Bauman v. Daimlerchrysler Corp., 07-15386.

Decision Date28 August 2009
Docket NumberNo. 07-15386.,07-15386.
Citation579 F.3d 1088
PartiesBarbara BAUMAN; Gregory Grieco; Josefina Nunez; Gabriele Nunez; Miriam Nunez; Silvia Nunez; Emilio Guillermo Pesce; Mirta Haydee Arenas; Graciela Gigena; Guillermo Alberto Gigena; Nuria Gigena; Amelia Schiaffo; Elba Leichner; Anunciacion Spaltro De Belmonte; Hector Ratto; Eduardo Olasiregui; Ricardo Martin Hoffman; Eduardo Estiville; Alfredo Manuel Martin; Juan Jose Martin; Jose Barreiro; Alejandro Daer, Plaintiffs-Appellants, v. DAIMLERCHRYSLER CORPORATION; Daimlerchrysler AG, Defendant-Appellee.
CourtU.S. Court of Appeals — Ninth Circuit

Terry Collingsworth and Natacha Thys, International Rights Advocates, Washington, D.C., for the plaintiffs-appellants.

Matthew J. Kemner, Carroll, Burdick & McDonough LLP, San Francisco, CA, for the defendant-appellee.

Appeal from the United States District Court for the Northern District of California, Ronald M. Whyte, District Judge, Presiding. D.C. No. CV-04-00194-RMW.


D.W. NELSON, Senior Circuit Judge:

Barbara Bauman and 22 other Argentinian residents filed a lawsuit under the Alien Tort Claims Act against Daimler-Chrysler AG for human rights violations allegedly committed by Mercedes Benz Argentina, its subsidiary, in Argentina during the 1970s military regime. DaimlerChrysler AG filed a successful Rule 12(b)(2) motion, the lawsuit was dismissed for lack of personal jurisdiction, and this appeal ensued. We affirm.


Appellants are 23 Argentinian citizens and residents1 who allege, inter alia, that they (or their family members) were kidnapped, detained, or tortured by Argentinian state security forces acting at the direction of their former employer, Mercedes Benz Argentina ("MBA"). Appellants allege that during the military regime that governed Argentina from 1976 to 1983, MBA officials maintained close ties with high-ranking members of the military, and utilized these forces to rid its plant of individuals MBA itself viewed as subversive.

In 2004, appellants filed a complaint in the District Court for the Northern District of California against DaimlerChrysler AG ("DCAG"), MBA's parent company, requesting relief. In April 2005, DCAG filed a Motion to Dismiss for Lack of Personal Jurisdiction in California.

DCAG is a German stock company with its principal seat in Stuttgart, Germany. Mercedes Benz USA, LLC ("MBUSA") is a Delaware limited liability company with its principal place of business in New Jersey. MBUSA is a wholly-owned subsidiary of the DaimlerChrysler North America Holding Corporation, a holding company, which, in turn, is a subsidiary of DCAG. MBUSA has two offices in California, and it is undisputed that MBUSA is subject to general jurisdiction in the state.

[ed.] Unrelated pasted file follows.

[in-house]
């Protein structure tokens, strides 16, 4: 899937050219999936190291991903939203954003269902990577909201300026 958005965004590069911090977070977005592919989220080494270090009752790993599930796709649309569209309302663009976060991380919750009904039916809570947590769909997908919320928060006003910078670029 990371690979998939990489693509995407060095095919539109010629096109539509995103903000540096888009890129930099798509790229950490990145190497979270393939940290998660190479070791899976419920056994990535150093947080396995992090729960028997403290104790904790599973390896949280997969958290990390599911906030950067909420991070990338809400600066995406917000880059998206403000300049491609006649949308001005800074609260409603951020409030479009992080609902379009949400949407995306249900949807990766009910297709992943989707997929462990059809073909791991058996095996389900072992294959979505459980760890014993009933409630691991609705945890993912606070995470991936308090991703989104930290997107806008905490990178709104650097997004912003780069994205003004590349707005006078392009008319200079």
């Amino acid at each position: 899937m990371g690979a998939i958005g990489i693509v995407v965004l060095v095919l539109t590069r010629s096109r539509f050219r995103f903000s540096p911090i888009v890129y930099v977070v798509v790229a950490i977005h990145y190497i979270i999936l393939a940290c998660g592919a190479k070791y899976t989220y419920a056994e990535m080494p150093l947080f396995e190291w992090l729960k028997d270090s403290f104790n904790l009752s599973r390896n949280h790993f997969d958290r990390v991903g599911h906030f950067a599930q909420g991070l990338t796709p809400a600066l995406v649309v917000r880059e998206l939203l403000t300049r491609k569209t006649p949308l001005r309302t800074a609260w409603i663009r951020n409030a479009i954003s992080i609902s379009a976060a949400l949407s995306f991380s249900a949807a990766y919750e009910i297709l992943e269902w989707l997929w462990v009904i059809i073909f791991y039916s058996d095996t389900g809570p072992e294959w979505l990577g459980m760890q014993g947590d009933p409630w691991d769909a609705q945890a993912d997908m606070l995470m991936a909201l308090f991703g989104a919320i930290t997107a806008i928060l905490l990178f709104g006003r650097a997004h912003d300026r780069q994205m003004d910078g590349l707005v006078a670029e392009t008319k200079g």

DCAG manufactures Mercedes Benz motor vehicles and related component parts. MBUSA is not involved in the design or production of the vehicles. Rather, MBUSA is responsible for the marketing and distribution of the vehicles in California, in addition to providing service and sales support. DCAG sells its vehicles, manufactured in Germany, to MBUSA in Germany, where title passes.

Between 1952 and 1957, an independent distributor named Max Hoffman was the sole distributor of Mercedes Benz vehicles in the United States. In 1958, Hoffman was replaced by an independent subsidiary of the Studebaker-Packard Corporation. In 1964, that company went out of business, and distribution was subsequently undertaken by the predecessor-in-interest to MBUSA.

According to the Vice-President of DCAG, DCAG could not distribute vehicles in California without revising its business model, employing a considerable number of individuals, making massive investments in new facilities, and incurring significant tax exposure. DCAG also presented evidence that the most profitable Toyota distributor in the United States, Southeast Toyota Distributors, is a wholly independent, nonsubsidiary distributor.

The DCAG-MBUSA relationship is governed by a General Distributor Agreement ("the Agreement"). Under the Agreement, both parties agree upon objectives to be reached by MBUSA prior to each Sales Period. Either company may terminate the Agreement for good cause and with notice to the other party. In the event of termination, all amounts owed by either party would be immediately due, and DCAG would be required to repurchase all vehicles and parts.

DCAG has no control over the product's ultimate destination within the United States. Until 2001, MBUSA independently decided against buying DCAG G-Class vehicles in California, and those automobiles were therefore sold to an independent and unrelated company.

Upon request by DCAG, MBUSA must provide all information relevant to the financial condition, management, ownership, business practices, and corporate reputation of authorized resellers, as well as copies of all relevant agreements, its comprehensive advertising and marketing plan, and its balance sheets.